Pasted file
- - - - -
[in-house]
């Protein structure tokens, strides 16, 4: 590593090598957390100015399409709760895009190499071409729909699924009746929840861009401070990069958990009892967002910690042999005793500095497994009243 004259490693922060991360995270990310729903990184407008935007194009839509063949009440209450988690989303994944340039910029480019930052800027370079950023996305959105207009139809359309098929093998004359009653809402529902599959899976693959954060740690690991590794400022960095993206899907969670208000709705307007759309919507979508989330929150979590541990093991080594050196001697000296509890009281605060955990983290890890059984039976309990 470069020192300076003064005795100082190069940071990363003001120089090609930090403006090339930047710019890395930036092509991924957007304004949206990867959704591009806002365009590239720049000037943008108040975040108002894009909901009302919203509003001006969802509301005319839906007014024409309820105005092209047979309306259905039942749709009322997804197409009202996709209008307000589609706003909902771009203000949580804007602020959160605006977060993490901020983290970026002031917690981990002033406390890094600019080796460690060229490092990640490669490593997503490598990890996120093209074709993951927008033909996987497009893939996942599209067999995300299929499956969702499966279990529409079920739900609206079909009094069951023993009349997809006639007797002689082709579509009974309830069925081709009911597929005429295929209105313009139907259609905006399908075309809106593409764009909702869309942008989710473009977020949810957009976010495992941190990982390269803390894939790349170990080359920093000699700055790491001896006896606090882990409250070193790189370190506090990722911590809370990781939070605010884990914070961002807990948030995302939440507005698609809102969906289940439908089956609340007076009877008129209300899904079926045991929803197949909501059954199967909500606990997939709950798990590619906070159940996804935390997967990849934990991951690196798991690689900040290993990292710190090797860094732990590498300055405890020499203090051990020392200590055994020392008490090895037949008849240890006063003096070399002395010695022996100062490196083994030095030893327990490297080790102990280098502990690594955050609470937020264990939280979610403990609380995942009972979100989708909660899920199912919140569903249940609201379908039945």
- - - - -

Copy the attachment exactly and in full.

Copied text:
[in-house]
């Protein structure tokens, strides 16, 4: 590593090598957390100015399409709760895009190499071409729909699924009746929840861009401070990069958990009892967002910690042999005793500095497994009243 004259490693922060991360995270990310729903990184407008935007194009839509063949009440209450988690989303994944340039910029480019930052800027370079950023996305959105207009139809359309098929093998004359009653809402529902599959899976693959954060740690690991590794400022960095993206899907969670208000709705307007759309919507979508989330929150979590541990093991080594050196001697000296509890009281605060955990983290890890059984039976309990 470069020192300076003064005795100082190069940071990363003001120089090609930090403006090339930047710019890395930036092509991924957007304004949206990867959704591009806002365009590239720049000037943008108040975040108002894009909901009302919203509003001006969802509301005319839906007014024409309820105005092209047979309306259905039942749709009322997804197409009202996709209008307000589609706003909902771009203000949580804007602020959160605006977060993490901020983290970026002031917690981990002033406390890094600019080796460690060229490092990640490669490593997503490598990890996120093209074709993951927008033909996987497009893939996942599209067999995300299929499956969702499966279990529409079920739900609206079909009094069951023993009349997809006639007797002689082709579509009974309830069925081709009911597929005429295929209105313009139907259609905006399908075309809106593409764009909702869309942008989710473009977020949810957009976010495992941190990982390269803390894939790349170990080359920093000699700055790491001896006896606090882990409250070193790189370190506090990722911590809370990781939070605010884990914070961002807990948030995302939440507005698609809102969906289940439908089956609340007076009877008129209300899904079926045991929803197949909501059954199967909500606990997939709950798990590619906070159940996804935390997967990849934990991951690196798991690689900040290993990292710190090797860094732990590498300055405890020499203090051990020392200590055994020392008490090895037949008849240890006063003096070399002395010695022996100062490196083994030095030893327990490297080790102990280098502990690594955050609470937020264990939280979610403990609380995942009972979100989708909660899920199912919140569903249940609201379908039945």